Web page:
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With hot ticket Ammar Rashid, Awami Workers Party makes the Left something we could care about

SAMAA | - Posted: Jun 7, 2018 | Last Updated: 3 years ago
SAMAA |
Posted: Jun 7, 2018 | Last Updated: 3 years ago

We are contesting the election to give people a progressive alternative to the elitist and right-wing status quo in Pakistan, says Ammar Rashid.

The Awami Workers Party (AWP) is fielding two candidates for the election in July. Ammar Rashid and Ismat Shahjahan will contest from Islamabad’s NA-53 and NA-54, respectively.

They are pushing an agenda of “social justice, democracy, gender equality, secularism and environmentally sustainable development”.

For Ammar Rashid, it’s a do-or-die situation. “We have to step up now or risk being violently swept away and silenced by the rising tide of fascism in Pakistan,” he told SAMAA Digital. “It is a long and difficult battle.” He said that one more reason he is contesting the election is to work towards “rebuilding the electoral strength of the Left in Pakistan”.

Pakistan goes to the polls on July 25. The political landscape has been limited with the Left having faded away. There are quite a few self-identified centre-left parties. They are, however, often found on the right side of the political spectrum when it comes to issues such as the economic system or religious interference in state matters.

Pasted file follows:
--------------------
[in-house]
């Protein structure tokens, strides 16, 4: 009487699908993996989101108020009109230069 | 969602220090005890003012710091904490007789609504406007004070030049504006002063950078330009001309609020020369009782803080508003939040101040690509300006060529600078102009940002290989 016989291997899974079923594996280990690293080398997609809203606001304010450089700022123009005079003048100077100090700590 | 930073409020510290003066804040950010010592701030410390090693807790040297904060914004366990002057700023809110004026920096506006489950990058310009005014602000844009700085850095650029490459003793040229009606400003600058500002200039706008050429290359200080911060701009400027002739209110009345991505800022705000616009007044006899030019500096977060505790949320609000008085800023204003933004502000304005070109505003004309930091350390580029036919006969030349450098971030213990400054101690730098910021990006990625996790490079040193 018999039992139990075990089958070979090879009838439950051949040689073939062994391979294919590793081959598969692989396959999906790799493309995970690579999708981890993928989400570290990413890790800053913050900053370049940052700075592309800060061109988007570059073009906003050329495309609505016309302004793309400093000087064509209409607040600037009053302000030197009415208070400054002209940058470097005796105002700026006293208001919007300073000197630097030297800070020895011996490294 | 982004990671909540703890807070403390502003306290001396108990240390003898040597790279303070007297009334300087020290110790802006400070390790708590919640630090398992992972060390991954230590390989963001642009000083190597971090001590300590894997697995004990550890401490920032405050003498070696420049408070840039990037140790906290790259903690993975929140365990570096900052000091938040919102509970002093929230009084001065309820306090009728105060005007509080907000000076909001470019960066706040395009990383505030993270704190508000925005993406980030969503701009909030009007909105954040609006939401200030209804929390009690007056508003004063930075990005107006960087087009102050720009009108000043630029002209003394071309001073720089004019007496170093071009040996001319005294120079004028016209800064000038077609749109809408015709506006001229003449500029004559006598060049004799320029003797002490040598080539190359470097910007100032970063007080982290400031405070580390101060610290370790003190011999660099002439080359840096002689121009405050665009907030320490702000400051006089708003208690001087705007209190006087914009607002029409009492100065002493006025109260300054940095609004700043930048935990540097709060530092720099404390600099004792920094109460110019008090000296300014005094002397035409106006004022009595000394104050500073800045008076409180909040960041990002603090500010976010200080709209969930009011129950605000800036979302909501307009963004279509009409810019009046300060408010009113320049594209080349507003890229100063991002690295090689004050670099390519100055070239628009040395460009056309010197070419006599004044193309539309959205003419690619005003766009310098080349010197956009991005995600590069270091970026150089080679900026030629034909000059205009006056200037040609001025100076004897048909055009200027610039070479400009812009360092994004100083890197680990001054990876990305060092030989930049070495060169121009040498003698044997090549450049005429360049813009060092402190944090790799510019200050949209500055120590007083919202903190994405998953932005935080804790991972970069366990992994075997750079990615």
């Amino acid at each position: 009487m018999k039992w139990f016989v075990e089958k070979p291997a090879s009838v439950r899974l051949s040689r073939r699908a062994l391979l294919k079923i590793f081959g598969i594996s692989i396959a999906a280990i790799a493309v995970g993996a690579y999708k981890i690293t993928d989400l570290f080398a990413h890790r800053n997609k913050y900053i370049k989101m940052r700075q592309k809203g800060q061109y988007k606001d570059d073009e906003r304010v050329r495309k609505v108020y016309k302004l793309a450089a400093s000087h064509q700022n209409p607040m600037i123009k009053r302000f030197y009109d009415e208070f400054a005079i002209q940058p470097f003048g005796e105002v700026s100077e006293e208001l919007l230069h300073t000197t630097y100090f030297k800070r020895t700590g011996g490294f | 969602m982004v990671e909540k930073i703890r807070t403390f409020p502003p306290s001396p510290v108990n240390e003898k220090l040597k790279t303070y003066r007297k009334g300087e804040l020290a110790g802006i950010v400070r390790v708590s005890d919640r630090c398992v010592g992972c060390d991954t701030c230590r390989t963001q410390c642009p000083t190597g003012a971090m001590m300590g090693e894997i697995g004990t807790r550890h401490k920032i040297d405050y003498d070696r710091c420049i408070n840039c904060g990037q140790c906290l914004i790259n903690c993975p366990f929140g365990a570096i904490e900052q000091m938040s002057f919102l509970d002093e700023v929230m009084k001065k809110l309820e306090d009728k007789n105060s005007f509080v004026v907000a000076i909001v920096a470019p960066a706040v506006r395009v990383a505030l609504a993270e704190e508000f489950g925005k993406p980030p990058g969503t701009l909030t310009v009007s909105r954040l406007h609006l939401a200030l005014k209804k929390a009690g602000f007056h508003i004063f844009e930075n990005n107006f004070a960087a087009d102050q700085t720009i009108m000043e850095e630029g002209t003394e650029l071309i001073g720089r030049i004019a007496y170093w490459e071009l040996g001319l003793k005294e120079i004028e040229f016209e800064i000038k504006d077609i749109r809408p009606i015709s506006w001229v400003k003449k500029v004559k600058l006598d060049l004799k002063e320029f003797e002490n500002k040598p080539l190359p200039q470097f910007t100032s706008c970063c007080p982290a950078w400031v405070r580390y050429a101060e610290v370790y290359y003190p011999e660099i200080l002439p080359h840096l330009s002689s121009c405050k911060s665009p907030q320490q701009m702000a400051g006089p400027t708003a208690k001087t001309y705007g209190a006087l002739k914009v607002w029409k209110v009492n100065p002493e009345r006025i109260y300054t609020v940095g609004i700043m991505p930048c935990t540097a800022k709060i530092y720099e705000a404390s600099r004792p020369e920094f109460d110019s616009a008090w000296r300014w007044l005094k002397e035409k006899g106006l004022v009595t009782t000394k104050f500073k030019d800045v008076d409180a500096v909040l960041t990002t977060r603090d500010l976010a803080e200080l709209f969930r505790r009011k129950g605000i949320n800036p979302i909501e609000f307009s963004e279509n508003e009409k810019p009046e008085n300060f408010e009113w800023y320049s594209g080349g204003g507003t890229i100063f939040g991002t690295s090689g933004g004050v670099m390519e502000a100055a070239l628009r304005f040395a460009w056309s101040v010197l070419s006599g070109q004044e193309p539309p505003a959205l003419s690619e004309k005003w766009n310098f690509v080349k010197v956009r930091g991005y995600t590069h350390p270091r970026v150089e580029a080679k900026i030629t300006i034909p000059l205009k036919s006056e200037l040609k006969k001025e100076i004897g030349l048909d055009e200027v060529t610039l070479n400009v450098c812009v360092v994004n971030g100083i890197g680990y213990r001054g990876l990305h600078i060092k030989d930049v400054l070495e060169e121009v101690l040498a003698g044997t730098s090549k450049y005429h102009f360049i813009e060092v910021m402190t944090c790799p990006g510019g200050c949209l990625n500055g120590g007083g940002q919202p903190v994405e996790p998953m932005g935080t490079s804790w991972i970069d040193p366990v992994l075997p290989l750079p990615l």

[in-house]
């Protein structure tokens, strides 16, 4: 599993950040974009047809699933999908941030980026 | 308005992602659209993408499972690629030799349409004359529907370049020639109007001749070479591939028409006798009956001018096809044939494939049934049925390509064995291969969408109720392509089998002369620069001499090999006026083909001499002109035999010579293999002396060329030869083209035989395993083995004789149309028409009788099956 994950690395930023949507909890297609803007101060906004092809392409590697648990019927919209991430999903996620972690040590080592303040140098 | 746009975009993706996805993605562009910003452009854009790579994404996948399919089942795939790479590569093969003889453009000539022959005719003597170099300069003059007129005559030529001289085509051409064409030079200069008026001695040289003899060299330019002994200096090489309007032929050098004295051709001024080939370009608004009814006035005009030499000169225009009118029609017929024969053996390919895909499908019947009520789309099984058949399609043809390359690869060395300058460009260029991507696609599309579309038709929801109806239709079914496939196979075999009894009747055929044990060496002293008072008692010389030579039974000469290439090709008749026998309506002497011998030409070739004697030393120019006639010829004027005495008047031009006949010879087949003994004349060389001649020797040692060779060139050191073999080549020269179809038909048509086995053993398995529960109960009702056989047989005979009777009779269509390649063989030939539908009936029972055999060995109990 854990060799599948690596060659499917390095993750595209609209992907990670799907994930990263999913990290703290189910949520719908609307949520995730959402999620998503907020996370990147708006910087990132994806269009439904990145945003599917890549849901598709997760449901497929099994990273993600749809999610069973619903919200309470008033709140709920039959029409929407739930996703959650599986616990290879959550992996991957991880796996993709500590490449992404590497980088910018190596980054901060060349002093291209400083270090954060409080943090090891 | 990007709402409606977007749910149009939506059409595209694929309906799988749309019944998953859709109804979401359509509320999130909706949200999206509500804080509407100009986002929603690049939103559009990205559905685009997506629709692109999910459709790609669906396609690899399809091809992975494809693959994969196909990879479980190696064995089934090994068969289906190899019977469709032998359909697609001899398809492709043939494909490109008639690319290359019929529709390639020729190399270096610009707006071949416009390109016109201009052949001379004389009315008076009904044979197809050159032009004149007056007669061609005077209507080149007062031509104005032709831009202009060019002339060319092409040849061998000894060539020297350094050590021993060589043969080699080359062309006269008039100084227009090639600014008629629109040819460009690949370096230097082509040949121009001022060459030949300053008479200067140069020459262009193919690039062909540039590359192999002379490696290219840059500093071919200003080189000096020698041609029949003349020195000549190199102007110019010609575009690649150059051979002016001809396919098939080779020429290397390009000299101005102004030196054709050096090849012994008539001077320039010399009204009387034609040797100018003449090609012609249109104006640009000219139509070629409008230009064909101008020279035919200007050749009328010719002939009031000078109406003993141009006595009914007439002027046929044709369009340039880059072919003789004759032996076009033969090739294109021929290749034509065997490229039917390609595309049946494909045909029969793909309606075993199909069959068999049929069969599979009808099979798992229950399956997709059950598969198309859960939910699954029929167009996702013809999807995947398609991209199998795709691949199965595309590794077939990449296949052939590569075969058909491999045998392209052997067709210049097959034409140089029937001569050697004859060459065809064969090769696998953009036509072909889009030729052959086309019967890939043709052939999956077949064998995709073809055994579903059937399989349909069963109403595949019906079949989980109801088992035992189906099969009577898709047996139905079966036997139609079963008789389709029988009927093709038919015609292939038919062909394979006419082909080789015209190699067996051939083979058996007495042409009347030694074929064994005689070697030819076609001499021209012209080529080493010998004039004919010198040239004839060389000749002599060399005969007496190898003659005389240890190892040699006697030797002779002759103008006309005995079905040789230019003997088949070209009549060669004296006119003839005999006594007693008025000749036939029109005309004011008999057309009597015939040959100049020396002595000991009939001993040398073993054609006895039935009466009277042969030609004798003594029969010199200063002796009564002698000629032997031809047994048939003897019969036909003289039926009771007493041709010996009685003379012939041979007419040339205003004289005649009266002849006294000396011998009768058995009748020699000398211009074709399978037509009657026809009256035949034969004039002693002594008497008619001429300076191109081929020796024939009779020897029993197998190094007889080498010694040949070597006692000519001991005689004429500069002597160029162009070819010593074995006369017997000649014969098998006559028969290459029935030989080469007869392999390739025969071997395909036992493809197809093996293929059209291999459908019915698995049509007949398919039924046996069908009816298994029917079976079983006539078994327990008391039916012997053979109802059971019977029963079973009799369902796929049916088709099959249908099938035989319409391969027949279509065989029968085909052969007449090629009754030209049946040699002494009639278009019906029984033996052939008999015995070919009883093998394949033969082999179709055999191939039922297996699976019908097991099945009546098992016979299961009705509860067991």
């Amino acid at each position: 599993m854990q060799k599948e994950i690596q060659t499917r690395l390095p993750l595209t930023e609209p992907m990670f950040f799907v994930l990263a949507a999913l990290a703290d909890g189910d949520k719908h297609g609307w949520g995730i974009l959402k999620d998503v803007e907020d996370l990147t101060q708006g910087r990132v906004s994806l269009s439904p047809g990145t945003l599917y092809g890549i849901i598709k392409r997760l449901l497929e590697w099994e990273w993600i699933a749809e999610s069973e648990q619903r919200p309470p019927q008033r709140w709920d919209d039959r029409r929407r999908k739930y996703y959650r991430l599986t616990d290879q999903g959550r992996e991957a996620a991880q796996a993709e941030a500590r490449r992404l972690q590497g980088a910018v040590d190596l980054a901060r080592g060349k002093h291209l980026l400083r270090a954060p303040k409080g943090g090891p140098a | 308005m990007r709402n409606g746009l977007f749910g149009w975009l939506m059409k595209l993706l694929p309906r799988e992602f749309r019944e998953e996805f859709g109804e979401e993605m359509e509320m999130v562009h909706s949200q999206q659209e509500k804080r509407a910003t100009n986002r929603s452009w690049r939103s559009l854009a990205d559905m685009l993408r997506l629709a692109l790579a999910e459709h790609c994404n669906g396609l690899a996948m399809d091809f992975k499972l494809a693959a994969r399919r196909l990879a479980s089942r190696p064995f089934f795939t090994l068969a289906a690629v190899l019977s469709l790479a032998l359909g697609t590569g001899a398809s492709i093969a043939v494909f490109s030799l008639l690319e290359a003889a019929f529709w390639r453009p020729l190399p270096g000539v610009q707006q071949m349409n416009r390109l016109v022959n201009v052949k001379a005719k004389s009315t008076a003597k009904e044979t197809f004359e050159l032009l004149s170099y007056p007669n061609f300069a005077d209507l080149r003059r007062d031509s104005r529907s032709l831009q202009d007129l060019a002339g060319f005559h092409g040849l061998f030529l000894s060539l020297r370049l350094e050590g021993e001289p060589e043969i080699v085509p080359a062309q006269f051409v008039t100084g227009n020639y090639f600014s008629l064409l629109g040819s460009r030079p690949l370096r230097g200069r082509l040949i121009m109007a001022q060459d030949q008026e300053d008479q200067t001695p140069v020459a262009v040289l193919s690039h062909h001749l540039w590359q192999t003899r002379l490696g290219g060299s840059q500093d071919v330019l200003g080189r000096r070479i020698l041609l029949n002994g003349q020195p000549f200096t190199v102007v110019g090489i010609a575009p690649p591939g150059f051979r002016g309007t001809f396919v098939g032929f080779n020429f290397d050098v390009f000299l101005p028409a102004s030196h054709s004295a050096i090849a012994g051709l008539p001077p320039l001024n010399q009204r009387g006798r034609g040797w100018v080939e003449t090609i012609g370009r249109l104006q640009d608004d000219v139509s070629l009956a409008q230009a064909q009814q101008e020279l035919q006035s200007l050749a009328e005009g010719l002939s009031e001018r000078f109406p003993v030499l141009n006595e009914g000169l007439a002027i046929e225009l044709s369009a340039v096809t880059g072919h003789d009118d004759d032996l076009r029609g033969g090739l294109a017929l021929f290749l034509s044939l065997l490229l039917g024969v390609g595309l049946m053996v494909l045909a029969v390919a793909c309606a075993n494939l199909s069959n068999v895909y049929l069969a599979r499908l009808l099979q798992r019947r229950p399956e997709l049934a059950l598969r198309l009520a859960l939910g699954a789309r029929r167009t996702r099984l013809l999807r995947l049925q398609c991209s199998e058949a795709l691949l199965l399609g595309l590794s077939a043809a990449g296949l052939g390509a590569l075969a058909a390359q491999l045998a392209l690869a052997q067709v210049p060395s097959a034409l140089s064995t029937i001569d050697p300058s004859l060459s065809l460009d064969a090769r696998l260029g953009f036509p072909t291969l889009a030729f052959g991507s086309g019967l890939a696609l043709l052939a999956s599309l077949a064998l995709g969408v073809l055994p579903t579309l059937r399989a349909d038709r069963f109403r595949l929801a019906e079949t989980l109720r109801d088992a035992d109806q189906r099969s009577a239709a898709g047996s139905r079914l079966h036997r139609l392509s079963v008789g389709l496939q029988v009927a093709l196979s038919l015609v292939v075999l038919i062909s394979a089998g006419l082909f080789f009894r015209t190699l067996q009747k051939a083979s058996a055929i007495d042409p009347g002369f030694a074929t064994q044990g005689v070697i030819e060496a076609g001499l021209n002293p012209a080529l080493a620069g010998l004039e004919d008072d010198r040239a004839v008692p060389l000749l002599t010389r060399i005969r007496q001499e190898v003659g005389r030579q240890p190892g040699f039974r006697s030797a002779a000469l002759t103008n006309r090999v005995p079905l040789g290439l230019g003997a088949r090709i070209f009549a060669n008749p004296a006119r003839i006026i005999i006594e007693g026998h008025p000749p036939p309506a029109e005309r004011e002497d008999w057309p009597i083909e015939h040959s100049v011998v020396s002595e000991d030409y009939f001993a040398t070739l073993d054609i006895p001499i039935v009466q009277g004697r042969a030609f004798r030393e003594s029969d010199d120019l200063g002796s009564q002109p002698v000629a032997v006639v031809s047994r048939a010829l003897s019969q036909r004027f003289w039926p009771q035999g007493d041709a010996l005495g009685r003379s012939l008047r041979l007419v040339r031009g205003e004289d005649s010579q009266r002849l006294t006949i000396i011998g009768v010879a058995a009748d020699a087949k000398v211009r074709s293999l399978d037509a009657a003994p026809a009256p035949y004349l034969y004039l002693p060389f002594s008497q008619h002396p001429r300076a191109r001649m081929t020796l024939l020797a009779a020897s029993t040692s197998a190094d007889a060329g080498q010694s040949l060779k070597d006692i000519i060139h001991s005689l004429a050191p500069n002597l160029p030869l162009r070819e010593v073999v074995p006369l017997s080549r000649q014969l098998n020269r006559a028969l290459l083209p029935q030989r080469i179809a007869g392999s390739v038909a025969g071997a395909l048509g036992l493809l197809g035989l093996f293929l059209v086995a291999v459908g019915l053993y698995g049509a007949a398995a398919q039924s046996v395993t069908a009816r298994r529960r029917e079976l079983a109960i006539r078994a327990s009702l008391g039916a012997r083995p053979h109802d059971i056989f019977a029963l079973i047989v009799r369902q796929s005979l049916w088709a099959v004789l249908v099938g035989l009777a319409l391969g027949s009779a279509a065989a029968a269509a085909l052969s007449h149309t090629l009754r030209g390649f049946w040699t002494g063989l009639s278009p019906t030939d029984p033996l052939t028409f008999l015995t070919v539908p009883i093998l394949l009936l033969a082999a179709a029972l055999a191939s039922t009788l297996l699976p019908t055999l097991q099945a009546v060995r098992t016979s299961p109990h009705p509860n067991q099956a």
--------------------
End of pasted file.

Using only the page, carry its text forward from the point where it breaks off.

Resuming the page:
This will be the second time that the Awami Workers Party will participate in the election. The party was founded in 2012. They were unable to win any seat in the 2013 election.

Advocate Akhtar Hussain, the general secretary of the party, told SAMAA Digital that they are planning to have candidates across the country. “We are fielding Seenghar Noonari from a seat based in Naseerabad in Qambar-Shahdadkot,” he said. “He is a worker at a rice factory. The party is bearing all his expenses for the election.”

Mr Hussain said he filed a petition with the Supreme Court against how the electoral system is rigged in favour of the rich. “There is no level playing field for the common [person],” he said. “These parties spend huge sums on big gatherings and jalsas. This is tantamount to pre-poll rigging.” According to him, only corner meetings should be allowed from the day the election date is announced.

He said the party will file nomination papers for more candidates by Friday June 8, which is the deadline.

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